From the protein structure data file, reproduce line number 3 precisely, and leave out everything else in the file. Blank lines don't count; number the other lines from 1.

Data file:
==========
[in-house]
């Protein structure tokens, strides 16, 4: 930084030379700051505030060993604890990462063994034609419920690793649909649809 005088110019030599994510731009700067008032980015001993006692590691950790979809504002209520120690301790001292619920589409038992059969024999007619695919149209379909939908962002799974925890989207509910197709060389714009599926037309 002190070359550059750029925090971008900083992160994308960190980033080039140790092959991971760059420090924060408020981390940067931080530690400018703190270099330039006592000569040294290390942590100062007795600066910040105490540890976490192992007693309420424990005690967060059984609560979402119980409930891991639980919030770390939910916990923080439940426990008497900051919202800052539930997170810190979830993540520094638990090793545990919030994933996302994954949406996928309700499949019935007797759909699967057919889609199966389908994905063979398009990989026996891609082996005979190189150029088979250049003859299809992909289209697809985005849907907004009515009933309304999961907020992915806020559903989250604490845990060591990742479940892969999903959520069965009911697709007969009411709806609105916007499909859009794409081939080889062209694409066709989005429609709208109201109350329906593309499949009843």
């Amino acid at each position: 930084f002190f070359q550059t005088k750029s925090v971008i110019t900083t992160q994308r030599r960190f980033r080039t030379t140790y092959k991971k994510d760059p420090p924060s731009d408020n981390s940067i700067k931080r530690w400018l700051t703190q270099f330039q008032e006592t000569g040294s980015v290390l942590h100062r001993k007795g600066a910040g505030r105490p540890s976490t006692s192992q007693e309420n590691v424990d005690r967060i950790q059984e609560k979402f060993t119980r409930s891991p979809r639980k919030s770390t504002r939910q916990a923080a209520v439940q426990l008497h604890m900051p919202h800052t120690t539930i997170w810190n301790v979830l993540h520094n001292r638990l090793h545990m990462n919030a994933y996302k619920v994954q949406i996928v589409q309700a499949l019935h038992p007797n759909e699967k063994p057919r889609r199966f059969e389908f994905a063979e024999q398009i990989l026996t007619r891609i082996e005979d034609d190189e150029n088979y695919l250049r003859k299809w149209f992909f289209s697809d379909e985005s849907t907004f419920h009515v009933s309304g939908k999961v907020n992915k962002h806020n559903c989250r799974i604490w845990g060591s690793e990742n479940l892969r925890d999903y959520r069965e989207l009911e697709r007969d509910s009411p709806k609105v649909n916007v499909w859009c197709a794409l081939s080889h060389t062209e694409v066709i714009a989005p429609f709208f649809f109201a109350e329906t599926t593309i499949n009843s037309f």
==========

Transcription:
């Amino acid at each position: 930084f002190f070359q550059t005088k750029s925090v971008i110019t900083t992160q994308r030599r960190f980033r080039t030379t140790y092959k991971k994510d760059p420090p924060s731009d408020n981390s940067i700067k931080r530690w400018l700051t703190q270099f330039q008032e006592t000569g040294s980015v290390l942590h100062r001993k007795g600066a910040g505030r105490p540890s976490t006692s192992q007693e309420n590691v424990d005690r967060i950790q059984e609560k979402f060993t119980r409930s891991p979809r639980k919030s770390t504002r939910q916990a923080a209520v439940q426990l008497h604890m900051p919202h800052t120690t539930i997170w810190n301790v979830l993540h520094n001292r638990l090793h545990m990462n919030a994933y996302k619920v994954q949406i996928v589409q309700a499949l019935h038992p007797n759909e699967k063994p057919r889609r199966f059969e389908f994905a063979e024999q398009i990989l026996t007619r891609i082996e005979d034609d190189e150029n088979y695919l250049r003859k299809w149209f992909f289209s697809d379909e985005s849907t907004f419920h009515v009933s309304g939908k999961v907020n992915k962002h806020n559903c989250r799974i604490w845990g060591s690793e990742n479940l892969r925890d999903y959520r069965e989207l009911e697709r007969d509910s009411p709806k609105v649909n916007v499909w859009c197709a794409l081939s080889h060389t062209e694409v066709i714009a989005p429609f709208f649809f109201a109350e329906t599926t593309i499949n009843s037309f």